As a young comedian, Jerry Seinfeld hung a big calendar on his wall. He began writing jokes every day. After he wrote, he put a big red X over that day.
According to Seinfeld: “After a few days you’ll have a chain… Your only job is to not break the chain.”
Seinfeld didn’t resolve to become a great comedian. He challenged himself to write every day.
See the difference? It’s not just semantics.
Challenges are action oriented, whereas resolutions are outcome oriented. With a resolution, you think about who you want to become. With a challenge, you become that person through the consistent action you take.
If you challenge yourself to write, or paint, or work out every day, you need to write, paint, or work out. The action is clear, specific, and deadline driven.
On the other hand, if you resolve to “become a better writer,” there’s less urgency to get moving. What does “better” even mean?
Resolutions can also be limiting—we’re poor judges of our potential. Why set an arbitrary aspirational outcome for yourself when you can’t possibly know how much farther your daily action can take you?
Don’t Fixate on Outcomes
Consider the example of John Grisham.
Approaching the age of 30, Grisham was busy with his legal career, working 60 to 70 hours a week at a law firm in Mississippi.
Grisham wanted to write a novel but couldn’t afford to stop practicing law to pursue his dream.
He created a challenge for himself. Every day, Grisham would wake up at 5 a.m. sharp and hustle to his office. He would be at his desk, coffee, pen, and legal pad in hand, by 5:30 a.m.
He challenged himself to write at least one page per day. Sometimes he wrote more. Three years later, by sticking to his rigorous daily writing routine, Grisham finished writing and editing his first novel, “A Time to Kill.”
Twenty-eight publishers rejected “A Time to Kill.” Eventually, a small publisher agreed to print 5,000 copies. While “A Time to Kill” was a bit of a dud when it launched, Grisham kept writing, and his second book, “The Firm,” achieved massive success. He has since gone on to sell more than 300 million books.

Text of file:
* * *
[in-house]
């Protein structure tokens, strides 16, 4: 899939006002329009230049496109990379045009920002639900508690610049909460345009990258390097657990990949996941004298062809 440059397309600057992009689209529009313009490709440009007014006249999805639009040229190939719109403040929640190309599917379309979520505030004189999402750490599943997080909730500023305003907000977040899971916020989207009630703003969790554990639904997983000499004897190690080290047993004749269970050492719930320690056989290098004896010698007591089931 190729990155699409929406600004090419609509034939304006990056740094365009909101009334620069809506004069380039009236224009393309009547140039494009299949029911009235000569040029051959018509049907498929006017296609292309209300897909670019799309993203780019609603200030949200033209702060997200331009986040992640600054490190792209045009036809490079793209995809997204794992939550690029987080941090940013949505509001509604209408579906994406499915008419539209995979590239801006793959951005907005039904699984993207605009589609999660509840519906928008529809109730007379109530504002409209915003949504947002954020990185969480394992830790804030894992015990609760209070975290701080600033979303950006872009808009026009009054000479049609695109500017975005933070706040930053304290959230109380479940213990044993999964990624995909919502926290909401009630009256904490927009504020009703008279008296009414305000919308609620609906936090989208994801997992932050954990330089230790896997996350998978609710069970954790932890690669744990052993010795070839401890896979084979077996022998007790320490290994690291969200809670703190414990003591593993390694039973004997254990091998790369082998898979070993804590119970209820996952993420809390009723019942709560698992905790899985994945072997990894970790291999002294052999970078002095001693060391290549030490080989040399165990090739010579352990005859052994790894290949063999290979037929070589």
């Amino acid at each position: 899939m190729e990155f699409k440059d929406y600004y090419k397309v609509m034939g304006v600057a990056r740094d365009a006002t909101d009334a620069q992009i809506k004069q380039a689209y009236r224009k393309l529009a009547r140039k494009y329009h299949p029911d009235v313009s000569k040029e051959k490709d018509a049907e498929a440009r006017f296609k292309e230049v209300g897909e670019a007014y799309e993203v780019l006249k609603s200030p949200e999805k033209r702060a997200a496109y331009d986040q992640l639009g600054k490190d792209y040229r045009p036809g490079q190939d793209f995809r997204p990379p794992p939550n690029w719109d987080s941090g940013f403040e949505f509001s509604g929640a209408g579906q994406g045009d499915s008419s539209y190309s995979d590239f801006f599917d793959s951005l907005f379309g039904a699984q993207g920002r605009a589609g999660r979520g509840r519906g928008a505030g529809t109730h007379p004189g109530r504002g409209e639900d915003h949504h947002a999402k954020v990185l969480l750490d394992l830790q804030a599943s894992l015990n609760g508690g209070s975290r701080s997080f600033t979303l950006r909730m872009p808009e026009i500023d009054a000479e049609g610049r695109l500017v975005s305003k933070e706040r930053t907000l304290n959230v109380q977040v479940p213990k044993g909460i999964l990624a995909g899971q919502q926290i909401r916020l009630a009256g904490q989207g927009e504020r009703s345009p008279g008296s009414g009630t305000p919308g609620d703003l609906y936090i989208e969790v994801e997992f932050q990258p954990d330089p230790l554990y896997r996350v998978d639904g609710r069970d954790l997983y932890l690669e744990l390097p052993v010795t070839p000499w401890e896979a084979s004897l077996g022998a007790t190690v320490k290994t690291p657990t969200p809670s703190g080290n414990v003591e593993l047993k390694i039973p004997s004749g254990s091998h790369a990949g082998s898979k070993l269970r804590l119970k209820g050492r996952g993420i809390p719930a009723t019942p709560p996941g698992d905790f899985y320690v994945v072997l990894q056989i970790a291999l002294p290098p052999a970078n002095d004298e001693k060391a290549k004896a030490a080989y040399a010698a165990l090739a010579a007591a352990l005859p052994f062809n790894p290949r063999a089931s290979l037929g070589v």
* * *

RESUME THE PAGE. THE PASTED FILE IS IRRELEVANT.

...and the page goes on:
Focus on a Better Future Self
The real benefit of challenges is that they lead to sustainable behavior change.
If you write for 30 days straight, it will become habitual. The action will become ingrained. You’ll start seeing benefits from your work, and you’ll want to engage in more of the behavior that created the results.
The thing that stops people from becoming a better version of themselves is themselves. We harbor limiting beliefs about what we’re capable of.
According to Harvard psychologist Dr. Daniel Gilbert, most people assume that their current self is their forever self.
“Human beings are works in progress that mistakenly think they are finished,” he says.
The best way to overcome this limiting belief is to envision a better version of you—and start taking action to become your chosen future self.
What do you want to achieve? What actions will lead to the result?
Research shows that more than 80 percent of people abandon their New Year’s resolutions by the second week of February.
Buck the odds. Take action every day. Don’t break the chain.
Jay Harrington is an author, lawyer-turned-entrepreneur, and runs a northern Michigan-inspired lifestyle brand called Life and Whim. He lives with his wife and three young girls in a small town and writes about living a purposeful, outdoor-oriented life.